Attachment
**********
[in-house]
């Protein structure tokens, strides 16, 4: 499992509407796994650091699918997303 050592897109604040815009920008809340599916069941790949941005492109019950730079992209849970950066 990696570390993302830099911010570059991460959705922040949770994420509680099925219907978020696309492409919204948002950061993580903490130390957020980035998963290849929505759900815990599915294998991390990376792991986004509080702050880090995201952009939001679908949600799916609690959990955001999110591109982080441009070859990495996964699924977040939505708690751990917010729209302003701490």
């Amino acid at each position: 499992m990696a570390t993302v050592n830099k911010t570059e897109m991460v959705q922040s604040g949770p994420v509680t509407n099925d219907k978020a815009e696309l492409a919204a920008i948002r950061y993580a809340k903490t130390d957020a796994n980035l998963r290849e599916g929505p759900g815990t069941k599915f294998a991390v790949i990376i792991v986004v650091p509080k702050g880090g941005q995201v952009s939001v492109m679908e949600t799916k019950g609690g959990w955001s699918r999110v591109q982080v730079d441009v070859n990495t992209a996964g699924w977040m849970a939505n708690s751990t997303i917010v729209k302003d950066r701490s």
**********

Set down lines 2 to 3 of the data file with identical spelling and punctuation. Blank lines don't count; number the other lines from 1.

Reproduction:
């Protein structure tokens, strides 16, 4: 499992509407796994650091699918997303 050592897109604040815009920008809340599916069941790949941005492109019950730079992209849970950066 990696570390993302830099911010570059991460959705922040949770994420509680099925219907978020696309492409919204948002950061993580903490130390957020980035998963290849929505759900815990599915294998991390990376792991986004509080702050880090995201952009939001679908949600799916609690959990955001999110591109982080441009070859990495996964699924977040939505708690751990917010729209302003701490």
């Amino acid at each position: 499992m990696a570390t993302v050592n830099k911010t570059e897109m991460v959705q922040s604040g949770p994420v509680t509407n099925d219907k978020a815009e696309l492409a919204a920008i948002r950061y993580a809340k903490t130390d957020a796994n980035l998963r290849e599916g929505p759900g815990t069941k599915f294998a991390v790949i990376i792991v986004v650091p509080k702050g880090g941005q995201v952009s939001v492109m679908e949600t799916k019950g609690g959990w955001s699918r999110v591109q982080v730079d441009v070859n990495t992209a996964g699924w977040m849970a939505n708690s751990t997303i917010v729209k302003d950066r701490s």